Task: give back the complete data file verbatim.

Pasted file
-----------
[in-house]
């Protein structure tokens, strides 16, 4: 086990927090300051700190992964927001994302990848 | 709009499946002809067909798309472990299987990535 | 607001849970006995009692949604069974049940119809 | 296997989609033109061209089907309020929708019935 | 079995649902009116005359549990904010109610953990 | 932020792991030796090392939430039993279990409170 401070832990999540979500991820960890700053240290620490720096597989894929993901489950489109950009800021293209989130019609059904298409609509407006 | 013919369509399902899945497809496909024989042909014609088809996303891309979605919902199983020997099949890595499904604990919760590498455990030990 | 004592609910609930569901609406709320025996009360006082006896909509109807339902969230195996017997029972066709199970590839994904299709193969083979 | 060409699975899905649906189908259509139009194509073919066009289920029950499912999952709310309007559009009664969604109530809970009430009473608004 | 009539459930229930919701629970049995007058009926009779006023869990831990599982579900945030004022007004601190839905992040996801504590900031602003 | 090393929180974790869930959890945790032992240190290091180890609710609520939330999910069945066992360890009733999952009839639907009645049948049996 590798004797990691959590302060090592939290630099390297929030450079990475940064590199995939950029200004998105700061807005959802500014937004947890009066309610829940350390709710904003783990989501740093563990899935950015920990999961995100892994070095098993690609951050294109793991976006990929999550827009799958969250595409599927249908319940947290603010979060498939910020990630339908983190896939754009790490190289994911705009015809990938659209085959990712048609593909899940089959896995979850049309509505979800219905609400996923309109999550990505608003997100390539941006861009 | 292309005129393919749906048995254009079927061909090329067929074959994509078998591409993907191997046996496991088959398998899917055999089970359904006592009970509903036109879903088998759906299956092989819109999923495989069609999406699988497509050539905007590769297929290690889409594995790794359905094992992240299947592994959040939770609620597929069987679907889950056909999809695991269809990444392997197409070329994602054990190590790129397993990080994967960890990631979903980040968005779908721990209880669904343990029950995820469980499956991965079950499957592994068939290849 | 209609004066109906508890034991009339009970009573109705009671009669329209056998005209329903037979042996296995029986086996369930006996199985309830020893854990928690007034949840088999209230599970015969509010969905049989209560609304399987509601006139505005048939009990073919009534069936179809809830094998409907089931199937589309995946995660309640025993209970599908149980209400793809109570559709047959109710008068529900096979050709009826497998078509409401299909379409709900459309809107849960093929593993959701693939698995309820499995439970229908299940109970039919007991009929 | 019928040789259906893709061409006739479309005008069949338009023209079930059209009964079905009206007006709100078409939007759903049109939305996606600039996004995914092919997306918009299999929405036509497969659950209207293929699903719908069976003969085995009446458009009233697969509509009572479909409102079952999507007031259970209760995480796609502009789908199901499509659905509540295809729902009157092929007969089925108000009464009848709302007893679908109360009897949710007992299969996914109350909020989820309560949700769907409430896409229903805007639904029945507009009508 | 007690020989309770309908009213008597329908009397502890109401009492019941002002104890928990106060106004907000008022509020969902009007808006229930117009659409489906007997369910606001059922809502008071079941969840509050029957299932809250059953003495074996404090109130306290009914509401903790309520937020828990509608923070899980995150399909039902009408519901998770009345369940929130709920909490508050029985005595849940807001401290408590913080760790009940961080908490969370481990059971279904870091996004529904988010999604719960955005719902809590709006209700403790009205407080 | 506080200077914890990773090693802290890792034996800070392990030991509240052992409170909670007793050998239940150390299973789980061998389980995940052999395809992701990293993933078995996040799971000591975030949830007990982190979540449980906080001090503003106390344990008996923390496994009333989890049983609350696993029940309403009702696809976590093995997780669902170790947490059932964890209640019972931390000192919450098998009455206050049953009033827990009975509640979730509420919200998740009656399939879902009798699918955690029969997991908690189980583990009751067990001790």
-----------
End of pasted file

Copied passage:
[in-house]
């Protein structure tokens, strides 16, 4: 086990927090300051700190992964927001994302990848 | 709009499946002809067909798309472990299987990535 | 607001849970006995009692949604069974049940119809 | 296997989609033109061209089907309020929708019935 | 079995649902009116005359549990904010109610953990 | 932020792991030796090392939430039993279990409170 401070832990999540979500991820960890700053240290620490720096597989894929993901489950489109950009800021293209989130019609059904298409609509407006 | 013919369509399902899945497809496909024989042909014609088809996303891309979605919902199983020997099949890595499904604990919760590498455990030990 | 004592609910609930569901609406709320025996009360006082006896909509109807339902969230195996017997029972066709199970590839994904299709193969083979 | 060409699975899905649906189908259509139009194509073919066009289920029950499912999952709310309007559009009664969604109530809970009430009473608004 | 009539459930229930919701629970049995007058009926009779006023869990831990599982579900945030004022007004601190839905992040996801504590900031602003 | 090393929180974790869930959890945790032992240190290091180890609710609520939330999910069945066992360890009733999952009839639907009645049948049996 590798004797990691959590302060090592939290630099390297929030450079990475940064590199995939950029200004998105700061807005959802500014937004947890009066309610829940350390709710904003783990989501740093563990899935950015920990999961995100892994070095098993690609951050294109793991976006990929999550827009799958969250595409599927249908319940947290603010979060498939910020990630339908983190896939754009790490190289994911705009015809990938659209085959990712048609593909899940089959896995979850049309509505979800219905609400996923309109999550990505608003997100390539941006861009 | 292309005129393919749906048995254009079927061909090329067929074959994509078998591409993907191997046996496991088959398998899917055999089970359904006592009970509903036109879903088998759906299956092989819109999923495989069609999406699988497509050539905007590769297929290690889409594995790794359905094992992240299947592994959040939770609620597929069987679907889950056909999809695991269809990444392997197409070329994602054990190590790129397993990080994967960890990631979903980040968005779908721990209880669904343990029950995820469980499956991965079950499957592994068939290849 | 209609004066109906508890034991009339009970009573109705009671009669329209056998005209329903037979042996296995029986086996369930006996199985309830020893854990928690007034949840088999209230599970015969509010969905049989209560609304399987509601006139505005048939009990073919009534069936179809809830094998409907089931199937589309995946995660309640025993209970599908149980209400793809109570559709047959109710008068529900096979050709009826497998078509409401299909379409709900459309809107849960093929593993959701693939698995309820499995439970229908299940109970039919007991009929 | 019928040789259906893709061409006739479309005008069949338009023209079930059209009964079905009206007006709100078409939007759903049109939305996606600039996004995914092919997306918009299999929405036509497969659950209207293929699903719908069976003969085995009446458009009233697969509509009572479909409102079952999507007031259970209760995480796609502009789908199901499509659905509540295809729902009157092929007969089925108000009464009848709302007893679908109360009897949710007992299969996914109350909020989820309560949700769907409430896409229903805007639904029945507009009508 | 007690020989309770309908009213008597329908009397502890109401009492019941002002104890928990106060106004907000008022509020969902009007808006229930117009659409489906007997369910606001059922809502008071079941969840509050029957299932809250059953003495074996404090109130306290009914509401903790309520937020828990509608923070899980995150399909039902009408519901998770009345369940929130709920909490508050029985005595849940807001401290408590913080760790009940961080908490969370481990059971279904870091996004529904988010999604719960955005719902809590709006209700403790009205407080 | 506080200077914890990773090693802290890792034996800070392990030991509240052992409170909670007793050998239940150390299973789980061998389980995940052999395809992701990293993933078995996040799971000591975030949830007990982190979540449980906080001090503003106390344990008996923390496994009333989890049983609350696993029940309403009702696809976590093995997780669902170790947490059932964890209640019972931390000192919450098998009455206050049953009033827990009975509640979730509420919200998740009656399939879902009798699918955690029969997991908690189980583990009751067990001790």